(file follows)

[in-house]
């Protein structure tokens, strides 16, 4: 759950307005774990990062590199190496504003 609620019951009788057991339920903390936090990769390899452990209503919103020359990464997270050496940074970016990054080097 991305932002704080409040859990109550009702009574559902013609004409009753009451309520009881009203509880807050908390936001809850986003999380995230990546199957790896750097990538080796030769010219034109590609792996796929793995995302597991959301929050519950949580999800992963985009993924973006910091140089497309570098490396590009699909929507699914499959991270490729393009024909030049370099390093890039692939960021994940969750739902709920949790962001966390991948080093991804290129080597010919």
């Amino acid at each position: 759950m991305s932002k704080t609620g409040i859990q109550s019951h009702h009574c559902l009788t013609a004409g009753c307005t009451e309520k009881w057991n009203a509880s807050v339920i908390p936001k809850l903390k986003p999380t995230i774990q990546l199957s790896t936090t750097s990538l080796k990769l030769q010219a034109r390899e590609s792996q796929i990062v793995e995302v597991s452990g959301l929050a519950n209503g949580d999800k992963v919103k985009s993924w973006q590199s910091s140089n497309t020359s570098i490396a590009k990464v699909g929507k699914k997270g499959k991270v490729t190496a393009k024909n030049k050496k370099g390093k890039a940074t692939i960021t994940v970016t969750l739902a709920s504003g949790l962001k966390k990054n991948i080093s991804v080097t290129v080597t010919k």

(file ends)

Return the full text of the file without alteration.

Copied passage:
[in-house]
């Protein structure tokens, strides 16, 4: 759950307005774990990062590199190496504003 609620019951009788057991339920903390936090990769390899452990209503919103020359990464997270050496940074970016990054080097 991305932002704080409040859990109550009702009574559902013609004409009753009451309520009881009203509880807050908390936001809850986003999380995230990546199957790896750097990538080796030769010219034109590609792996796929793995995302597991959301929050519950949580999800992963985009993924973006910091140089497309570098490396590009699909929507699914499959991270490729393009024909030049370099390093890039692939960021994940969750739902709920949790962001966390991948080093991804290129080597010919």
């Amino acid at each position: 759950m991305s932002k704080t609620g409040i859990q109550s019951h009702h009574c559902l009788t013609a004409g009753c307005t009451e309520k009881w057991n009203a509880s807050v339920i908390p936001k809850l903390k986003p999380t995230i774990q990546l199957s790896t936090t750097s990538l080796k990769l030769q010219a034109r390899e590609s792996q796929i990062v793995e995302v597991s452990g959301l929050a519950n209503g949580d999800k992963v919103k985009s993924w973006q590199s910091s140089n497309t020359s570098i490396a590009k990464v699909g929507k699914k997270g499959k991270v490729t190496a393009k024909n030049k050496k370099g390093k890039a940074t692939i960021t994940v970016t969750l739902a709920s504003g949790l962001k966390k990054n991948i080093s991804v080097t290129v080597t010919k």